Delay on citizenship may stop votes
Efforts to bring the immigrant citizens of the Storm Lake area to the polls have traditionally fallen on uninterested ears, but times seem to be changing fast.
"Before the caucus, we started to have Spanish-speaking people coming into the courthouse to register to vote. At the Democratic caucus there was a huge sign-up of new voters here, and some at the Republican event too. And now, after the caucus, the Spanish-speaking people have really been coming in," said Buena Vista County Commissioner of Elections Karen Strawn.
"We have no idea what is suddenly motivating them."
It is a trend she welcomes - in a county that has seen turnouts in some local elections as low as 2 percent in recent years, anything that gets the message of participatory democracy to the diverse population works for her.
Recent turnouts don't touch the 78 percent voter participation she has seen here years ago, although with changes in the accuracy of voter rolls, it can be tough to compare turnout over the years.
If the immigrant population is leaning toward any particular candidate, they aren't saying so.
"We can't really question anybody, we only know what may come up in casual conversation while they are filling out the registration form," Strawn said.
Barack Obama's campaign has gone to extraordinary measures to push young people who will be able to vote for the first time to get registered, Strawn said, be she isn't sure if he is also making an impact on immigrants.
The dream of voting in the upcoming presidential race - paired with an anticipated increas in processing fees - has stirred an estimated 1.4 million legal immigrants to seek citizenship since June 1, about twice the previous rate.
The avalanche of applications has slowed the time needed to process the applications to as long as 18 months, more than double the past waiting time.
Some of the area residents who applied for citizenship thinking they would have plenty of time to be eligible to vote, now many not be allowed to.
At a recent Congressional hearing, the U.S. Bureau of Citizenship and Immigration Services indicated plans to hire, 1,500 more workers, but officials doubt if they can make a dent in the backlog in time to approve people for voting status in November.
Strawn said it may not be all the government's responsibility. "Whose fault is it if you don't apply soon enough? And I have heard of cases in which the process may be slowed down because the individual perhaps doesn't complete something properly, or forgets to bring something that is needed in the process."
In Buena Vista County, reaching the immigrant community has always been a challenge for voting officials.
The Business and Professional Women's group had tried to connect with newcomers in a voter registration workshop, with almost no response. Caucus workshops held recently made no inroads, either.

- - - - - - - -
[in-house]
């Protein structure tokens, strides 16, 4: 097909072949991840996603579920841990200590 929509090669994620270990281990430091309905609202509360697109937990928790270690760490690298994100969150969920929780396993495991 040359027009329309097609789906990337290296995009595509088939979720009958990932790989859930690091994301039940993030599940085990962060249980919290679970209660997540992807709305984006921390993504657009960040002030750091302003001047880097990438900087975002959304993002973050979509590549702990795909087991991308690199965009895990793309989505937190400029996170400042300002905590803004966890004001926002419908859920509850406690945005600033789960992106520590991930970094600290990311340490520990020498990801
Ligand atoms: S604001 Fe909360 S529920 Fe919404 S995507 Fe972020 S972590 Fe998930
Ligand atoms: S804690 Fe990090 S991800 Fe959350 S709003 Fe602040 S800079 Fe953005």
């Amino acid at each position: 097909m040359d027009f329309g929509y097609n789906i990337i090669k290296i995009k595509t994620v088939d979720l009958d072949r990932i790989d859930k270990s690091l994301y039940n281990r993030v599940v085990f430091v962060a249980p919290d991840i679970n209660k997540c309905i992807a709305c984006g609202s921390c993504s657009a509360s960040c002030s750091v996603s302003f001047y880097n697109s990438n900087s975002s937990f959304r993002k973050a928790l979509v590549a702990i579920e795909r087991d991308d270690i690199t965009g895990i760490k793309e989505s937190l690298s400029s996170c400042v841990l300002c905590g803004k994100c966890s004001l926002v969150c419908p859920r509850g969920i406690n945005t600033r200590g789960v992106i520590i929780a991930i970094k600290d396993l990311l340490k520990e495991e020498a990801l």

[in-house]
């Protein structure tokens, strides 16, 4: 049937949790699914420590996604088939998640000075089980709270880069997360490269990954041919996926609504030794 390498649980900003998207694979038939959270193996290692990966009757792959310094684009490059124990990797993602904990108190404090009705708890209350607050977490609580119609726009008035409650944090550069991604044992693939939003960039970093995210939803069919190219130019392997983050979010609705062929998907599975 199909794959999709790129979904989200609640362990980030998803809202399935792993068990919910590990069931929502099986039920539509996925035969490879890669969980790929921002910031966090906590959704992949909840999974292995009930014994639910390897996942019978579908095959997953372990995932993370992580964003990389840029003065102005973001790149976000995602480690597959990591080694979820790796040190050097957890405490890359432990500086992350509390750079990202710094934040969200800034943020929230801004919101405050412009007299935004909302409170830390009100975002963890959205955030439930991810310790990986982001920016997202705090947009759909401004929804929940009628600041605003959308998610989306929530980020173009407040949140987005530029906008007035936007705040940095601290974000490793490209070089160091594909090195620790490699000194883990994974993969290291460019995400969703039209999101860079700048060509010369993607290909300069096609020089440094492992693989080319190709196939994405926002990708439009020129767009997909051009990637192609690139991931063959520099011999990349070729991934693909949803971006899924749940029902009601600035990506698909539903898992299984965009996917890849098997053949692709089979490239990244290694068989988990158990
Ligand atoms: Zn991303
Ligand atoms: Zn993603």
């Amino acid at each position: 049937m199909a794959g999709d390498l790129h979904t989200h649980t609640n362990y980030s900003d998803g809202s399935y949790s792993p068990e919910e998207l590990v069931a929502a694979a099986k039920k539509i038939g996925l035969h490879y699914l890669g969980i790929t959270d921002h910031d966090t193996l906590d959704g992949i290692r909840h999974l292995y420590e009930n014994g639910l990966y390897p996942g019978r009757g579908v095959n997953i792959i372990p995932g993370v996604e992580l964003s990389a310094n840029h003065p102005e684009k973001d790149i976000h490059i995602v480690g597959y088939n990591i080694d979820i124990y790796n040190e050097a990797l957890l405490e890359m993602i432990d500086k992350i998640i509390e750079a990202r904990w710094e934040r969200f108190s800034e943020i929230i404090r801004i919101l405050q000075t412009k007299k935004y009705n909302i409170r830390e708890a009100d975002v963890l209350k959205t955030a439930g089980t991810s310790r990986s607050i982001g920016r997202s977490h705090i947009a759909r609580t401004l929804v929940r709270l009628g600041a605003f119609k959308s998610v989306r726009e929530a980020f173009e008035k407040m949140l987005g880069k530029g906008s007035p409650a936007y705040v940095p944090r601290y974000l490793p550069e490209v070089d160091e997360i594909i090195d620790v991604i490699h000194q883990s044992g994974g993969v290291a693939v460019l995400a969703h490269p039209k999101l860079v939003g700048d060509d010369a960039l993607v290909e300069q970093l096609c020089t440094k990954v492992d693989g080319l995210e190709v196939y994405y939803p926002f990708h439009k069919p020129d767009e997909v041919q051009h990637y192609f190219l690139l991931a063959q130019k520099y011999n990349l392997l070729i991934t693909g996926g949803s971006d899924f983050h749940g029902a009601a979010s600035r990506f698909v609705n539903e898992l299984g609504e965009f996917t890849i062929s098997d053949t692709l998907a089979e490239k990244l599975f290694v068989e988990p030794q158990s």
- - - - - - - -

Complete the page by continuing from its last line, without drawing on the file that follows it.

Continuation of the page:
"We did learn that we had very few registration forms from the southeast Asian residents," Strawn said. "When you think about it, it become perfectly obvious - the Vietnamese, Thai and Lao families first came here as political refugees way back under former Governor Ray. They were given legal status to stay here - so there has been very little motivation to seek citizenship."
Organizers have used Tyson and Sara Lee plant communications channels to try to encourage legal immigrants to attend events to learn how to vote, but it hasn't helped. One such event saw only two people come, neither of them Hispanic, Strawn said.
The county has taken no formal action to date to spur immigrant voting, she adds.
"One difficultly is that there are so many classifications, from green cards to temporary forms of visas - it can be difficult to determine whether an individual has the right to vote or not. There really needs to be some training statewide on this."
One woman came to the courthouse and filled out her paperwork and left, when a courthouse employee overheard her talking about her green card. One of the candidate's campaigns had called her and told her she needed to go register.
"No charges were filed against her. She had been led to believe that she was to register and vote, but having a green card does not mean you can vote - being a citizen means you can vote," Strawn said.
"My question is, why do the candidates even have non-citizens on their calling list?" Strawn says.
"We have had no evidence of votes counted from people who weren't eligible, only that they have been registered," Strawn said.
The commissioner of elections hopes for more inclusive voting in the future.
"We have never found a good way to communicate with those people who do not speak or read English very well. But their children are in government classes at the high schools, and they are learning about the opportunities of democracy, and hopefully they will choose to make their voices heard," she said.
This election, there will be immigrants playing their role in the democratic process for the first time, she is certain.
"We have seen people who have earned their citizenship rush right in here with their citizenship papers still in hand - that's how excited they are to be able to vote as Americans. I don't think those people will miss their opportunity."